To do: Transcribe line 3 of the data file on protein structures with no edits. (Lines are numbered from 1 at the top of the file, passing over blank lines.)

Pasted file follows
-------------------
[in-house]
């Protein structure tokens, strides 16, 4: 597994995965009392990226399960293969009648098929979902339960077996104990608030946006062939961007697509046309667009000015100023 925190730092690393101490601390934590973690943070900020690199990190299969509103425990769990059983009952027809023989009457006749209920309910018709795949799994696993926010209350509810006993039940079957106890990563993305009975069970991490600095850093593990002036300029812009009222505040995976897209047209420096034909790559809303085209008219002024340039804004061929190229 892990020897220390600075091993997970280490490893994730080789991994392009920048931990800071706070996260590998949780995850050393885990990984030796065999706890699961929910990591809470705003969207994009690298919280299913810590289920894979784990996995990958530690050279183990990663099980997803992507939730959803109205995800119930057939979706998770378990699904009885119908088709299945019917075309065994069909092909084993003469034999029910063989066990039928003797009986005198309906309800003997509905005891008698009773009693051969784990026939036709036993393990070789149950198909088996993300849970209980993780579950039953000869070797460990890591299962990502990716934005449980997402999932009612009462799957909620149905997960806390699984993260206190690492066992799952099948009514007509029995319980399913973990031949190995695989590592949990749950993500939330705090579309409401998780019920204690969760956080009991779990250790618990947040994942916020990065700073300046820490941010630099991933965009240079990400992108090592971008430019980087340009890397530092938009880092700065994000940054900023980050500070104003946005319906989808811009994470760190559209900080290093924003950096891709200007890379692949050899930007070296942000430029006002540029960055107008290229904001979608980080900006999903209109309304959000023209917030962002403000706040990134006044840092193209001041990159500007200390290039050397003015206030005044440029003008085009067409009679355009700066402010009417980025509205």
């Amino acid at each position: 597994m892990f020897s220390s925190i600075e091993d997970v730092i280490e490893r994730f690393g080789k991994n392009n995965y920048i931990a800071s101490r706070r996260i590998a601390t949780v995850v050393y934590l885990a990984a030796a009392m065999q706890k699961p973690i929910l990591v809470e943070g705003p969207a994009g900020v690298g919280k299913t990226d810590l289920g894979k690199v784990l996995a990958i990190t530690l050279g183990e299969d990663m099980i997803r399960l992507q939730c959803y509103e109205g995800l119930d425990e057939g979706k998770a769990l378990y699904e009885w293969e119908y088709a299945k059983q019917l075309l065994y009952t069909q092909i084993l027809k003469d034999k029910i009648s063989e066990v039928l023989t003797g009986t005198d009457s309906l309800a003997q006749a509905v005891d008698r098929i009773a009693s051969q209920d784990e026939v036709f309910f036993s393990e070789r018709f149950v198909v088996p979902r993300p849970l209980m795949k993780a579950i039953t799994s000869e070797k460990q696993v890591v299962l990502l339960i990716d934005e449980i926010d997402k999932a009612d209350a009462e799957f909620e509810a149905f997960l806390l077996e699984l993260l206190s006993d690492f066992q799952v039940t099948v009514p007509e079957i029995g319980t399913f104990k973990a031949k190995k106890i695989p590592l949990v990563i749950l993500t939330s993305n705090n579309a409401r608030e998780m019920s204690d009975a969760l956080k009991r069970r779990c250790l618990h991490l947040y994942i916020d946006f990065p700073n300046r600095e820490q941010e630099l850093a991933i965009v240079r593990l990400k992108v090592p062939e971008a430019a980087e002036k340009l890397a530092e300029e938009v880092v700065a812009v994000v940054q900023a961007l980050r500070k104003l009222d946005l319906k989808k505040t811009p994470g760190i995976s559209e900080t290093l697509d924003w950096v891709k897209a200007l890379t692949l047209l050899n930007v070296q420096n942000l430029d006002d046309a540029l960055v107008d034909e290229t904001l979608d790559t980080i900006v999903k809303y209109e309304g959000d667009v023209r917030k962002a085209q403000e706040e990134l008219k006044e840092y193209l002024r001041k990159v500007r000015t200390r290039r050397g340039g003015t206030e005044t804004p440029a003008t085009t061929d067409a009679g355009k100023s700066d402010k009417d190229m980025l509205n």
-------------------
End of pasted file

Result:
């Amino acid at each position: 597994m892990f020897s220390s925190i600075e091993d997970v730092i280490e490893r994730f690393g080789k991994n392009n995965y920048i931990a800071s101490r706070r996260i590998a601390t949780v995850v050393y934590l885990a990984a030796a009392m065999q706890k699961p973690i929910l990591v809470e943070g705003p969207a994009g900020v690298g919280k299913t990226d810590l289920g894979k690199v784990l996995a990958i990190t530690l050279g183990e299969d990663m099980i997803r399960l992507q939730c959803y509103e109205g995800l119930d425990e057939g979706k998770a769990l378990y699904e009885w293969e119908y088709a299945k059983q019917l075309l065994y009952t069909q092909i084993l027809k003469d034999k029910i009648s063989e066990v039928l023989t003797g009986t005198d009457s309906l309800a003997q006749a509905v005891d008698r098929i009773a009693s051969q209920d784990e026939v036709f309910f036993s393990e070789r018709f149950v198909v088996p979902r993300p849970l209980m795949k993780a579950i039953t799994s000869e070797k460990q696993v890591v299962l990502l339960i990716d934005e449980i926010d997402k999932a009612d209350a009462e799957f909620e509810a149905f997960l806390l077996e699984l993260l206190s006993d690492f066992q799952v039940t099948v009514p007509e079957i029995g319980t399913f104990k973990a031949k190995k106890i695989p590592l949990v990563i749950l993500t939330s993305n705090n579309a409401r608030e998780m019920s204690d009975a969760l956080k009991r069970r779990c250790l618990h991490l947040y994942i916020d946006f990065p700073n300046r600095e820490q941010e630099l850093a991933i965009v240079r593990l990400k992108v090592p062939e971008a430019a980087e002036k340009l890397a530092e300029e938009v880092v700065a812009v994000v940054q900023a961007l980050r500070k104003l009222d946005l319906k989808k505040t811009p994470g760190i995976s559209e900080t290093l697509d924003w950096v891709k897209a200007l890379t692949l047209l050899n930007v070296q420096n942000l430029d006002d046309a540029l960055v107008d034909e290229t904001l979608d790559t980080i900006v999903k809303y209109e309304g959000d667009v023209r917030k962002a085209q403000e706040e990134l008219k006044e840092y193209l002024r001041k990159v500007r000015t200390r290039r050397g340039g003015t206030e005044t804004p440029a003008t085009t061929d067409a009679g355009k100023s700066d402010k009417d190229m980025l509205n």